COUNTRY STAR: Music artist Reg Poolel and his wife Dot are no strangers to the roundup and were happy to be back for the Leeton event again. Photo: Ron ArelQUALITY music and a new injection of activities all featured to make this year’s Leeton Country Roundup one of the best yet.
Held from last Wednesday, country music artists from across Australiaparticipated, with a good number of spectators also travelling to town to soak it all in.
Co-organier Mark Hillier said an added bonus this year was new artists from Queensland taking part in the event.
“We brought them down here and it turned out to be a great success,” he said.
“The artistsall love coming here because it’s a great town.”
Added to the mix over the five daysof seasoned professionals was oneyoung artistlooking to share her talents with the crowd, earning herself rave reviews.
“We had a young girl this year, only 15, Harriet Kelly, who is very very good,” Mr Hillier said.
“She’s been working with (Leeton artist)Sharon (Benjamin) to learn a few facets of the industry.
“Sharon wants to pass her experience on and help her get into it.
“That’s part of what we do, we want to give these kids somewhere they can go and hone their craft a bit more.”
On his third visit to the roundup, country music legend Reg Poole was eager to return.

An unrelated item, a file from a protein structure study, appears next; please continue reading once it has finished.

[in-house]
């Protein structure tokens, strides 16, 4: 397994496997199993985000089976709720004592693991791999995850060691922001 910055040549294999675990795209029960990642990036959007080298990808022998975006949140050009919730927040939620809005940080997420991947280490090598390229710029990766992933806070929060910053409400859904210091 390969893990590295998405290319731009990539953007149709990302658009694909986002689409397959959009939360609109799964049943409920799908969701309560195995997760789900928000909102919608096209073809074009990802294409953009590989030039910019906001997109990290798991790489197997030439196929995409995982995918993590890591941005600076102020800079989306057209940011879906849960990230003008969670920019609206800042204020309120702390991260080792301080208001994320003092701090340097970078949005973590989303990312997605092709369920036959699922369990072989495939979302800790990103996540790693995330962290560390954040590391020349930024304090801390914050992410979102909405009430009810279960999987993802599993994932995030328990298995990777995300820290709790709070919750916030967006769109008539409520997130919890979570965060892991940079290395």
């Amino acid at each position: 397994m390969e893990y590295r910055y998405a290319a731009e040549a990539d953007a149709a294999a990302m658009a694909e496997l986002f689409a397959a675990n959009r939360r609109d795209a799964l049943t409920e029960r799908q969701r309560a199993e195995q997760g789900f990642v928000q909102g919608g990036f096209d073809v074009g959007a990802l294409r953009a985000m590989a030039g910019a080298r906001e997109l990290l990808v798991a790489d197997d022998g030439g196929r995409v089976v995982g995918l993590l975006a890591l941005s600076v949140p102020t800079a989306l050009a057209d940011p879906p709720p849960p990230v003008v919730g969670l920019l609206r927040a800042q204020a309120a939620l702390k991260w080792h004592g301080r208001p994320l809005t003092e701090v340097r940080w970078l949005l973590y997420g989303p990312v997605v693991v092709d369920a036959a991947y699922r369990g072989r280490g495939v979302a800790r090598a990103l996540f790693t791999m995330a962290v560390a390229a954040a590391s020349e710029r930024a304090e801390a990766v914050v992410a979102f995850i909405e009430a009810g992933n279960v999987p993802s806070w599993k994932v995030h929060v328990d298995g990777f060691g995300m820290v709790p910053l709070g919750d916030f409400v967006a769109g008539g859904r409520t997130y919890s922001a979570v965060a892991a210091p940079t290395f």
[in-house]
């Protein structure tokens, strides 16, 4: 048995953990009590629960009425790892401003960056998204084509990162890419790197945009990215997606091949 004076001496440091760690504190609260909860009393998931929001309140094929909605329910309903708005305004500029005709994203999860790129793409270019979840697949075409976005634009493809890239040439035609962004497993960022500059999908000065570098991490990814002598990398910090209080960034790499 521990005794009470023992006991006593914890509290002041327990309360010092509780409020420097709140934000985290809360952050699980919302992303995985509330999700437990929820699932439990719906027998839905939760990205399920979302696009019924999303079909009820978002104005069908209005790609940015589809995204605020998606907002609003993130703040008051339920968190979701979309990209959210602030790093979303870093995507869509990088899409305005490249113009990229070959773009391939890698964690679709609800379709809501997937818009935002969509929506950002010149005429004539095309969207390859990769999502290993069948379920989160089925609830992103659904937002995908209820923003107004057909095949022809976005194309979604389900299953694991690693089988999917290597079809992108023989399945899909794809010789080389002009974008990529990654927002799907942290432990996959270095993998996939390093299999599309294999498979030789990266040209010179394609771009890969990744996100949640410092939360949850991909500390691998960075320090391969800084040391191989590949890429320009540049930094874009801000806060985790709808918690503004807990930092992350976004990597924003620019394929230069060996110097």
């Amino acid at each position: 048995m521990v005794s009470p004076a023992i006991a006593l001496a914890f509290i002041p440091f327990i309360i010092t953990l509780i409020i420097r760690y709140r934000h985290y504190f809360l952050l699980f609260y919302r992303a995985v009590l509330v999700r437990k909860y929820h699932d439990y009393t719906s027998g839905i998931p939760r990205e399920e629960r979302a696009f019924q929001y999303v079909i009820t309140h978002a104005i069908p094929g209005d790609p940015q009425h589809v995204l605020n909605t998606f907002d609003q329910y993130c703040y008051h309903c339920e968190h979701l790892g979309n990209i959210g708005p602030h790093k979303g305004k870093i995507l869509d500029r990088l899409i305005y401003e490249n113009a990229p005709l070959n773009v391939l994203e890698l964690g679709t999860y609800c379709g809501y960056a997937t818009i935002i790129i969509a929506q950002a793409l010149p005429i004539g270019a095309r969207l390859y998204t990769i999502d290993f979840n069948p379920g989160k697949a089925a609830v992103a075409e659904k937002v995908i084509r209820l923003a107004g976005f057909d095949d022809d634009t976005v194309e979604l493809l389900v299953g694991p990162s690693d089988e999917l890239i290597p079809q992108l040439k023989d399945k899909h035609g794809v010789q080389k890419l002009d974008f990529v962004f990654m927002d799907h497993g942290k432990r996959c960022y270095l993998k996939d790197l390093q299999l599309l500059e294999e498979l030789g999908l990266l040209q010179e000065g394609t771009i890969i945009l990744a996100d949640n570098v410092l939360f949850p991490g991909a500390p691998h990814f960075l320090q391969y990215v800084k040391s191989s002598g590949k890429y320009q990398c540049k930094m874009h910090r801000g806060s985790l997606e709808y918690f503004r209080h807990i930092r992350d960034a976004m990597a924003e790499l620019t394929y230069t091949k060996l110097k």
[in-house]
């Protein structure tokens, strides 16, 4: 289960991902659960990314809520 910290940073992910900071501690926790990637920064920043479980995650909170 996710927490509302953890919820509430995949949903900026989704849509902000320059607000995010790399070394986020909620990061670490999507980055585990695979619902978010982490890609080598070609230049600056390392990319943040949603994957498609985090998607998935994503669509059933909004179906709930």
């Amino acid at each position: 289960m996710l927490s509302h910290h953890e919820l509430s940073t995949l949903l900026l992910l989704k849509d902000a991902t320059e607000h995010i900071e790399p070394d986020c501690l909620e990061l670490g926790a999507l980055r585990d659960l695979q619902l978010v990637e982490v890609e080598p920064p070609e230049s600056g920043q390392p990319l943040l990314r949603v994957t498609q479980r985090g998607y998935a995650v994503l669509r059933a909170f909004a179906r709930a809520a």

“I really enjoy it,” Mr Poole said.
“It’s good fun and it’s almost like coming home.”
Deciding to take a risk, Mr Poole decided to sell his dairy farm and try his hand at making music.
His first recording session was in 1972 and before long he was recognized on a national stage.
Mr Poole’s accolades mark a long and distinguished career among which are three goldguitar awards for best new talent in 1974, and two heritage awards in 1981 and 1985.
He lovedbeing able to engage with his audience through music.
“You get to go to a lot of different places, meet a lot of different people and see a lot of different things that you might not ordinarily get to see,” he said.
“Whileit hasn’t been easy, it’sbetter than milking cows.”
The Leeton Country Roundup has grown over the years and after many of thosebeing packed in tight at the Mia Function Centre, organiserswere forced to look for more space. The committee has nowmoved the eventto the Leeton Jockey Club, which isallowing the festival to expand.
With more people on hand this year, organisers werepleased to see visitorscome to stay in Leeton, which also benefited the town’s economy.
“The money that’s brought to the town, people are buying fuel and groceries,” Mr Hillier said. On top of the economic bonuses, the roundup also raises money for charity and community groups within the shire.
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